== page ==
Hybrid Air Vehicles (HAV) has had a busy summer with its Airlander 10 program. With momentum gaining with the airship, Simple Flying took the opportunity to catch up with HAV’s Commercial Business Development Director, George Land, about the anticipated market for the vehicle.
The strides made with the HAV Airlander 10 project were showcased at the Farnborough Airshow in June. Notably, Air Nostrum became the launch customer, reserving a fleet of 10 units of the airship. The same week, it was announced that Collins Aerospace produced a prototype electric motor for the vessel, offering 500 kilowatts of electric power.
New electric aviation programs were in abundance at the airshow. Yet, visually and logistically, the Airlander 10 will hold a distinct presence within the market. None of the budding projects look like the aircraft, and none quite operate the same way.
The UK-built ship first flew as the HAV 304 in 2012 but has remained a prototype since. The fate is set to change as the goal is for the Airlander 10 airship to become the world’s first zero-emissions aircraft. It will initially transition to hybrid in 2026 before the rear engines are replaced with Collins’ 500-kilowatt components by the time the 2030s are in full swing. Nonetheless, even with the base kerosene-powered model, emissions are 80-90% lower than a similarly sized aircraft.
The timeline of the Airlander program. Photo: Hybrid Air Vehicles
With the likes of Air Nostrum on board, we can expect to see the aircraft make waves in the regional scene in the coming years. Air Nostrum currently holds a fleet of CRJ narrowbodies and ATR-72 turboprops. HAV highlights that its airship is designed to provide a sustainable solution and open new transport networks to offer quick growth options for its customers. With several European countries implementing ambitious mandates for the decarbonization of short-haul air travel, HAV sees an opportunity for its Airlander 10 aircraft.
Efficiency is core to the business model. The Airlander’s helium-filled hull generates lift to enable service with minimal infrastructure and unlocking plenty of power. Moreover, the customizable payload module offers an abundance of cargo and passenger capacity, increasing flexibility. In operation, the type combines lift helped by the helium-filled hull and propulsion from the hybrid electric motor to allow it to achieve a maximum altitude of 20,000 feet (6,096 meters).
Airlander 10 is an inherently multi-role aircraft. It has a number of different applications, but the overall approach to all markets is to make a civil-certified platform that’s suitable for passenger transport operations. The company emphasizes that clients can adapt the cabin of the aircraft according to whatever the role is. Whereas the prototype was more of a military aircraft, the aircraft is a commercial unit that could be adapted to military purposes.
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In the commercial field, there are three main markets. The interest from Air Nostrum is one example of one of the sectors – regional passenger services. Meanwhile, the build of the plane means it’s also a natural fit for another market – cargo.
The third market is the most distinctive – luxury tourism. This initiative sees the aircraft being utilized like a small cruise ship in the sky.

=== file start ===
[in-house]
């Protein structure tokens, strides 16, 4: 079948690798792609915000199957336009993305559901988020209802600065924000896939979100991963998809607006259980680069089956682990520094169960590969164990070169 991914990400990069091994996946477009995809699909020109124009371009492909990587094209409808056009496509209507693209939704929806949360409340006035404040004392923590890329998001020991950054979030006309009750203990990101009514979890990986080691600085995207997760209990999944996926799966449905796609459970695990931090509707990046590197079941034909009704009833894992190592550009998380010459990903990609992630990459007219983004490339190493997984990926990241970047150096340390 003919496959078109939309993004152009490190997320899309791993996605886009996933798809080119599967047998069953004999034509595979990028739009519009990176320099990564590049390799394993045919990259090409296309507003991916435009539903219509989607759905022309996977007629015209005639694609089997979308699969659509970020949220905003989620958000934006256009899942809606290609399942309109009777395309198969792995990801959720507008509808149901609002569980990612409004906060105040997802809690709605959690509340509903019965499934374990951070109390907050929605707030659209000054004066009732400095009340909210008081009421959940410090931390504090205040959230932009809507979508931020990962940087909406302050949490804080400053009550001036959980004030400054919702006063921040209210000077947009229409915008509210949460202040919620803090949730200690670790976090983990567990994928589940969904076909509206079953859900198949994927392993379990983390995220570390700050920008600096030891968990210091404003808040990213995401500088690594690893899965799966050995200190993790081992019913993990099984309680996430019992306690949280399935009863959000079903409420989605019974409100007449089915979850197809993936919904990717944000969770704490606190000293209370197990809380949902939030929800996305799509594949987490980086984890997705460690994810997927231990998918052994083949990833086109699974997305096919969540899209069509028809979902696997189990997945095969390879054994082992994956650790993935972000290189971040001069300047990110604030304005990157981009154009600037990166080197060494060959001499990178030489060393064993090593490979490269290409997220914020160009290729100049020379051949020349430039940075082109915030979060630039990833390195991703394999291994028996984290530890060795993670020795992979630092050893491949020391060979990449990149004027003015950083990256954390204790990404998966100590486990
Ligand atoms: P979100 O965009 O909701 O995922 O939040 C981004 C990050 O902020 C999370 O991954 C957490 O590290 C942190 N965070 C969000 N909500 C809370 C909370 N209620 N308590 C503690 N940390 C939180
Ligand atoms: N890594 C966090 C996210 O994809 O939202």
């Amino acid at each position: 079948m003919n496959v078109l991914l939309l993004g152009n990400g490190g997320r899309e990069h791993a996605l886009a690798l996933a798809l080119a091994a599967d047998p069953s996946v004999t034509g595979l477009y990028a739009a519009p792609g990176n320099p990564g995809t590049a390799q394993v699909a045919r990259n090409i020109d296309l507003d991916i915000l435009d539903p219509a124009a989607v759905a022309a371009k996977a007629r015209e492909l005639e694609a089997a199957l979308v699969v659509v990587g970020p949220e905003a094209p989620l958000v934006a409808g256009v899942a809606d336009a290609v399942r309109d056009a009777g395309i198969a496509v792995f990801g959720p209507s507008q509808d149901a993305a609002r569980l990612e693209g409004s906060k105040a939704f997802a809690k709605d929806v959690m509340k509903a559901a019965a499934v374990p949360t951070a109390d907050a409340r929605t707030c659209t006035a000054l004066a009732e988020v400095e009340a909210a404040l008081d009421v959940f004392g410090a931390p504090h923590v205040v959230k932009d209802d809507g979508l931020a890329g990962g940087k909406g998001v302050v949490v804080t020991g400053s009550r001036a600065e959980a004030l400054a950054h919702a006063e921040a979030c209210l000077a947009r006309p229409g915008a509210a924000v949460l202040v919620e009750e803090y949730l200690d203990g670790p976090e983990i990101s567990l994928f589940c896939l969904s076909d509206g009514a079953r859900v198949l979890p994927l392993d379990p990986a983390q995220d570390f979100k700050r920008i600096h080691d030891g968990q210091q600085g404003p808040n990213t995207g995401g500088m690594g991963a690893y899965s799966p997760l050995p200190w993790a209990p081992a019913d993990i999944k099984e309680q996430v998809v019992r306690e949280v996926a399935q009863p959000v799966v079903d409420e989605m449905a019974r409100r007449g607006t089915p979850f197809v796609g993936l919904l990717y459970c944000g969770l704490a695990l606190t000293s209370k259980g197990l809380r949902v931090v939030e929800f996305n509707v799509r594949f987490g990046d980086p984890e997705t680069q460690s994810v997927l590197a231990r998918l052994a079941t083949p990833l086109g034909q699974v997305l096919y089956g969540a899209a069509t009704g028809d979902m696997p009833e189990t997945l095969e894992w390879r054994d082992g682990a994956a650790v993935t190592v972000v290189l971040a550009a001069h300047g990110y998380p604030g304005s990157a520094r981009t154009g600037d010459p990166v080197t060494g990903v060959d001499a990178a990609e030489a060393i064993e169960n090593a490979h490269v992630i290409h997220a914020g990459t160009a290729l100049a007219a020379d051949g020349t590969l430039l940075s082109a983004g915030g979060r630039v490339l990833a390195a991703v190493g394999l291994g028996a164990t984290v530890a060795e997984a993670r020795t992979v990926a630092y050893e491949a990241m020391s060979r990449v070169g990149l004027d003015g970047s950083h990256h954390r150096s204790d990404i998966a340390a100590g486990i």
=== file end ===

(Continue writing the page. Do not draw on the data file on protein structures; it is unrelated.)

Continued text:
“The cabin is so sufficiently spacious that 16 People can actually live on board. They’ve got bedrooms at the rear of the cabin, and a living and dining area at the front. The aircraft can take off a land from any unprepared flat surface, including water, and it’s got a 2,000 nautical mile range. So, if you think about those characteristics – a big cabin that you can pretty much do what you like with, the ability to land pretty much anywhere that’s flat, and the capability to go a really long way – it gives you a really flexible platform for doing the sort of tourism that might involve taking off from the coast where maybe there’s a holiday resort and taking the guests inland to see natural or archeological sites that are hard to get to with other platforms. However, doing so in comfort in a cabin with massive windows that enables you to look out.”
The aircraft cruises at a relatively slow speed and can slow right down if a passenger wants to view something. Therefore, it gives those on board an ideal viewing platform.
“You’ve got some of the characteristics of a helicopter, but much more comfort, much longer range, and much more space. We’ve got people who want to fly in the polar regions, we’ve got people who want to fly in the Arabian desert, we’ve got people who want to fly down the Amazon River. There’s no real sort of geographical constraint as all parts of the world and all climates can really exploit that basic concept of a luxury cabin that you can live on board. We’ve got some variations on the same, which are just for day use. So, you know, if you wanted to take a group of people in comfort and luxury for a sort of day cruise, then we can put more seats and still have a high level of comfort. You’ve got an enormous level of versatility in what you can do with the aircraft.”
Plenty of potential
The initial interest in the Airlander 10 program was from the luxury travel market. However, HAV began identifying opportunities across the regional and cargo scene, especially with the sustainability benefits to be had. Regardless of the application, the airship will provide a unique role across the aviation spectrum.
What are your thoughts about Hybrid Air Vehicle’s progress with the Airlander 10 program? What do you make of the overall plans of the company? Let us know what you think of the firm and its operations in the comment section.